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Serbians rise up

Thousands storm parliament. Opponents claim win. Milosevic missing. Clinton says no U.S. intervention.

©New York Times

© St. Petersburg Times, published October 6, 2000

BELGRADE, Yugoslavia -- As the federal Parliament burned and tear gas wafted through chaotic streets, vast throngs of Serbs wrested their capital and key levers of power away from Slobodan Milosevic on Thursday, bringing his 13-year reign to the edge of collapse.

Vojislav Kostunica, the opposition leader who claimed victory in the presidential election Sept. 24, moved through an ecstatic crowd of several hundred thousand and proclaimed, "Good evening, dear liberated Serbia!"

The crowd shouted his name, and he shouted back: "Big, beautiful Serbia has risen up just so one man, Slobodan Milosevic, will leave."

Behind the crowds, smoke from the burning Parliament building mingled with the blacker smoke from the burning state television and radio center, and tear gas, all set loose as hundreds of thousands of Serbs roamed through the city to demand the exit of a leader who had brought them years of ethnic conflict, isolation and international contempt.

"As of today, Serbia is again a democratic nation," declared an opposition leader, Nebojsa Covic, referring to Yugoslavia's main republic. "It belongs to all of us, to Europe and to the world."

The whereabouts of Milosevic and his family were unknown, though he was believed to be still in Serbia. Opposition leader Zoran Djindjic said Milosevic was holed up near the eastern town of Bor, some 50 miles southeast of the capital, near the border with Romania and Bulgaria. He said Milosevic had not been in touch with the opposition camp.

The opposition's domino-like successes did not fully erase fear that Milosevic could strike back. Djindjic warned that Milosevic was preparing "a coup" to regain control, Reuters reported.

"The most critical moments are not over," said Vuk Obradovic, a former general turned opposition leader. "It is very important that people stay in the streets."

Kostunica asked supporters continue demonstrating until dawn to try to block any possible counterattack by the military.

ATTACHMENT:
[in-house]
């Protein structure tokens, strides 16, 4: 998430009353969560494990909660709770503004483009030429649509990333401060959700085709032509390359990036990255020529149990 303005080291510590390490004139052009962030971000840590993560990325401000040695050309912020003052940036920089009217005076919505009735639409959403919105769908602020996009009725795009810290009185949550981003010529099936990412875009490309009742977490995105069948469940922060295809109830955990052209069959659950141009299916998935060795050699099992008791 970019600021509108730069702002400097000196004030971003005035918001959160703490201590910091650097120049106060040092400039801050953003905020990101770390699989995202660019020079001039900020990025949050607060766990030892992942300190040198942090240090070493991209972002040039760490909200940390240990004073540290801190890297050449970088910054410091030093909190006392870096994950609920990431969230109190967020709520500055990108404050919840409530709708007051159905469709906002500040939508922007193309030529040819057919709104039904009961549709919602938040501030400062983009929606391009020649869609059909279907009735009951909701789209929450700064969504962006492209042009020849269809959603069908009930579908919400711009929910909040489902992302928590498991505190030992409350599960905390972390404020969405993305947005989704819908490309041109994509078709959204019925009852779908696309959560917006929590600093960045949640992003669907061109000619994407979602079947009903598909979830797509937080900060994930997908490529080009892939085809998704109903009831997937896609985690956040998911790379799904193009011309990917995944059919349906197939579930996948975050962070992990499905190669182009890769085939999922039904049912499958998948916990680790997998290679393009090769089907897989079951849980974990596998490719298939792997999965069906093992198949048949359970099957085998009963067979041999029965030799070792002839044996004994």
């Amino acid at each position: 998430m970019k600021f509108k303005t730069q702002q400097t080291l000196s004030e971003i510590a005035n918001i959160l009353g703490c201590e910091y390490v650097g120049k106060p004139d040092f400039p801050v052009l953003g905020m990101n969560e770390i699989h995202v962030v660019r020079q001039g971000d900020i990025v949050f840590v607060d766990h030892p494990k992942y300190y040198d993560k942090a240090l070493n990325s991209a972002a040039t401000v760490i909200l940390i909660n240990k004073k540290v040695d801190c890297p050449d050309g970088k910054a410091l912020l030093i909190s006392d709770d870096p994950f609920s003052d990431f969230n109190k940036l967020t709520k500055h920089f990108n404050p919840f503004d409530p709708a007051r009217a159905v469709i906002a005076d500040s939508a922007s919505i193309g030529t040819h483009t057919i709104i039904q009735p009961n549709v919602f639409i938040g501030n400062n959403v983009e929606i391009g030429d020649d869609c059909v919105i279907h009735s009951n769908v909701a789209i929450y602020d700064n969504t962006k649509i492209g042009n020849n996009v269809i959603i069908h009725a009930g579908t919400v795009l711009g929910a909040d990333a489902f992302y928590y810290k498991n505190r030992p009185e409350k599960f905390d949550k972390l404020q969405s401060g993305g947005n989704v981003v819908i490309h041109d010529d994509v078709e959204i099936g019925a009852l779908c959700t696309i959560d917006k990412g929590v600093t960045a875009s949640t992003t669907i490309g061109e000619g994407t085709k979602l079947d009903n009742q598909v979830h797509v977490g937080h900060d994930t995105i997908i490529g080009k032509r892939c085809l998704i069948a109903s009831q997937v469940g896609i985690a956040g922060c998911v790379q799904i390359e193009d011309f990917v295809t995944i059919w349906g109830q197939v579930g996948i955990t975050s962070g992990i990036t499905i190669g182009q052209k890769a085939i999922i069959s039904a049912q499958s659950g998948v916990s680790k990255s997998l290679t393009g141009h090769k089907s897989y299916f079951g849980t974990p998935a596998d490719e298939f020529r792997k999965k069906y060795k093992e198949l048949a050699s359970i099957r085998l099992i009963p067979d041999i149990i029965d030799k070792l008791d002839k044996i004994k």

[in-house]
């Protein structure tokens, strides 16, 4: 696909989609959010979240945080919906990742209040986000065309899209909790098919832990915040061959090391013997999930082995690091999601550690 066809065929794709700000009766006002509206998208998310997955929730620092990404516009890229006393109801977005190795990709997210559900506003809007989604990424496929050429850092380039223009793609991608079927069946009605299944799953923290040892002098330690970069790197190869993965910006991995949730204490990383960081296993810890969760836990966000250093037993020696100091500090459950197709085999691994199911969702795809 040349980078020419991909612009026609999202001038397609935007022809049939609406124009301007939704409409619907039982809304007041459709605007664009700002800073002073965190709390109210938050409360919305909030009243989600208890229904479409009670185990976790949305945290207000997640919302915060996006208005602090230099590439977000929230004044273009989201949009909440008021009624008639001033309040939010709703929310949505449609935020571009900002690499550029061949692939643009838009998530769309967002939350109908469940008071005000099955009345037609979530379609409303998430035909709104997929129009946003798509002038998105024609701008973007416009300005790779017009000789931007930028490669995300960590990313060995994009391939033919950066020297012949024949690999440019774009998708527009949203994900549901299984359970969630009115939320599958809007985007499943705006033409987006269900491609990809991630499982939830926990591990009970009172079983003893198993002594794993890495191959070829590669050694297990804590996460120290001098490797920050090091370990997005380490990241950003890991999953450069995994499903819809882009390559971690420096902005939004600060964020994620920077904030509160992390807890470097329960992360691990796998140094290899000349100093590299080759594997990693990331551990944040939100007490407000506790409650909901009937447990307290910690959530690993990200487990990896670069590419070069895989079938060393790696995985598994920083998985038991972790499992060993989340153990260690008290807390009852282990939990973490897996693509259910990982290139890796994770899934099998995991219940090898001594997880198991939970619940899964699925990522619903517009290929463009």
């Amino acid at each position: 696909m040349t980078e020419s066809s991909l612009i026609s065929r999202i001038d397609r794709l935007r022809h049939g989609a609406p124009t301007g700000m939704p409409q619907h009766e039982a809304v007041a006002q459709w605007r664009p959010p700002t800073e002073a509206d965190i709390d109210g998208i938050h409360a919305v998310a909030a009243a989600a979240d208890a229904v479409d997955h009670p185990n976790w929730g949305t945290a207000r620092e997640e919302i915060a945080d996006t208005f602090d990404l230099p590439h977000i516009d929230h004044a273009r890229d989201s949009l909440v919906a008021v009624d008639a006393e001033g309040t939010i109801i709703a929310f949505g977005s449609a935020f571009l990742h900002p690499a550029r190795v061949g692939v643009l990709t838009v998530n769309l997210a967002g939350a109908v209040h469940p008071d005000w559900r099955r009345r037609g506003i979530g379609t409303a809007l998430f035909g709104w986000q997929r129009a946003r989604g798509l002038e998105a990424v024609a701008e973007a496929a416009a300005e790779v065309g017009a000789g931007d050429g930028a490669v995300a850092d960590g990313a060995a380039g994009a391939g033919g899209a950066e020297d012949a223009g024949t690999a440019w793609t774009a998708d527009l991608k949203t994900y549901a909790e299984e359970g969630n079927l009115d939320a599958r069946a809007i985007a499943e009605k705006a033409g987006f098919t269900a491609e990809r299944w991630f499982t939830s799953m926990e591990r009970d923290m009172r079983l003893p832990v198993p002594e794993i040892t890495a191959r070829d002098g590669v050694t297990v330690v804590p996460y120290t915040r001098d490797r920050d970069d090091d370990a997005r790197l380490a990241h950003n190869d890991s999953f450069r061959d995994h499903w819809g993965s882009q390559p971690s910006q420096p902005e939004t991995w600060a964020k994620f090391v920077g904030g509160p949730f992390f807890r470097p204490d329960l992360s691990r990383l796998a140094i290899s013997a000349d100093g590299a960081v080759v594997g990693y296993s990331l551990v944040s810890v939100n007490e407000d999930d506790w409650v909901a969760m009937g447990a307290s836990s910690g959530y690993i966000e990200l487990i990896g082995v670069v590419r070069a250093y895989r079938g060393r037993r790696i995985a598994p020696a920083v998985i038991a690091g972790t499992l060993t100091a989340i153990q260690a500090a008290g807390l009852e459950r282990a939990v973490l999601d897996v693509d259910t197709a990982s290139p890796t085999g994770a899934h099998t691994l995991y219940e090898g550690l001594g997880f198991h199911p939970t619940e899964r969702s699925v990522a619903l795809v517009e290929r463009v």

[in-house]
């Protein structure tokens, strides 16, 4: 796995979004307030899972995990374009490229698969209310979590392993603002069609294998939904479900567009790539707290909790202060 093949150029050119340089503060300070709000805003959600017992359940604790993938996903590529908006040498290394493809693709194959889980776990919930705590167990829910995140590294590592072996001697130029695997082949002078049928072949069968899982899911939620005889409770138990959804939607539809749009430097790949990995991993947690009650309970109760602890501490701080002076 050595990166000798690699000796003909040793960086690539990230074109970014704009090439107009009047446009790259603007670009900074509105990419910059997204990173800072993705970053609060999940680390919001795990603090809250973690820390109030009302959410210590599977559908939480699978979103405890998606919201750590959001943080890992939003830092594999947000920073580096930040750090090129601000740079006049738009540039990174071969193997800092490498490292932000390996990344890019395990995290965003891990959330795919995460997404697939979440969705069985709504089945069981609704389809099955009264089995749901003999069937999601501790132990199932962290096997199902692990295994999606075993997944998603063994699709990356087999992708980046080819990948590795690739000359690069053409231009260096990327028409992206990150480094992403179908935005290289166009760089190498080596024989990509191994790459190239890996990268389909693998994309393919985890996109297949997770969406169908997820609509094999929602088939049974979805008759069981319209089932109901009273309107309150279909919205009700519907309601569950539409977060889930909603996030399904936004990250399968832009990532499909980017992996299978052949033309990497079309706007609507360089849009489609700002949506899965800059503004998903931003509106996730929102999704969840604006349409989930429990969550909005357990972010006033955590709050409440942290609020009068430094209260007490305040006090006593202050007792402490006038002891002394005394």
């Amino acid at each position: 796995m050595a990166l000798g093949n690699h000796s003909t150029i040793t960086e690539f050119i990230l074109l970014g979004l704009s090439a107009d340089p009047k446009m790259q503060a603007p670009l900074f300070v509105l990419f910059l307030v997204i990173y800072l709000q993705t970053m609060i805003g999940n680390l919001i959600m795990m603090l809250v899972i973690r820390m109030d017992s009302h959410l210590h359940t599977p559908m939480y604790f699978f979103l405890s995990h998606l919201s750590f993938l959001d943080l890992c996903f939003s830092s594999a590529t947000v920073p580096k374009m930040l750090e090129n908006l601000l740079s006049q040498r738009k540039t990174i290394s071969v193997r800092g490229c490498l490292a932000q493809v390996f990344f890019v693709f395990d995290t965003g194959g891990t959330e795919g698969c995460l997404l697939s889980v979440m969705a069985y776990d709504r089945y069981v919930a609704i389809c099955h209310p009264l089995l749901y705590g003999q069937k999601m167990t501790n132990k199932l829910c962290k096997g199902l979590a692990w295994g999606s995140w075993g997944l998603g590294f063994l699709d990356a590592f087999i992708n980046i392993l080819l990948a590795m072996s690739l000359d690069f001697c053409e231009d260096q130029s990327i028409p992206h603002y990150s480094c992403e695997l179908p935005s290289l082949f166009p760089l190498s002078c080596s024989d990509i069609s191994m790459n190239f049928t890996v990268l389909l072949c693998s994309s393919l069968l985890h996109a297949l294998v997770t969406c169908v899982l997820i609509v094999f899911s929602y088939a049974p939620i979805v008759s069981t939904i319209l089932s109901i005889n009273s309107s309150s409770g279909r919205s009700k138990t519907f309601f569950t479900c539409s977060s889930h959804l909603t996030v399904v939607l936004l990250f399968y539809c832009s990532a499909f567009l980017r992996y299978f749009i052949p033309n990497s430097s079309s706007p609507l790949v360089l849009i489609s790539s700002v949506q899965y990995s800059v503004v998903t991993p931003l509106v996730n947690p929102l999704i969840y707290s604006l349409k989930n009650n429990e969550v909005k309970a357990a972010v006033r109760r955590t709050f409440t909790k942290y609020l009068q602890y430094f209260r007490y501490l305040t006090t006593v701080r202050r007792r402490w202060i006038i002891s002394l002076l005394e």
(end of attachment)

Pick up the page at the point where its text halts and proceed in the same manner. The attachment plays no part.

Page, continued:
Tens of thousands heeded his call and roamed about in impromptu celebrations well past midnight.

Kostunica also appealed to people from the countryside to stream into Belgrade for rallies today. "We call on the military and police to do everything to ensure a peaceful transition of power," he said.

The crowd chanted for Milosevic's arrest. Kostunica answered: "He doesn't need to be arrested. He arrested himself a long time ago."

Two main pillars of the Milosevic regime, the state news media and many of his police, were gone. But though the army stayed out of the fray, the chiefs of the security forces had yet to formally shift their allegiance to Kostunica, and Milosevic had not relinquished power.

While the Belgrade police did not take serious action against the protesters, Milosevic's interior minister, Vlajko Stoiljkovic, refused to meet Kostunica's representatives, instead asking them: "What have you done to Belgrade?"

Opposition leaders, including Momcilo Perisic, the former chief of staff that Milosevic fired in October 1998, were reported talking to the army to persuade them to stay out of this struggle and to recognize Kostunica as president.

For the time being, there were no contacts between Milosevic and Kostunica. The opposition leader told the crowd not to march on Milosevic's home and office in the suburb of Dedinje, saying: "Answer their violence with non-violence. Answer their lies with the truth."

As Kostunica also asked the demonstrators to remain where they were while he tried to call the new federal Parliament and city government into session, the mood was boisterous, ecstatic and proud.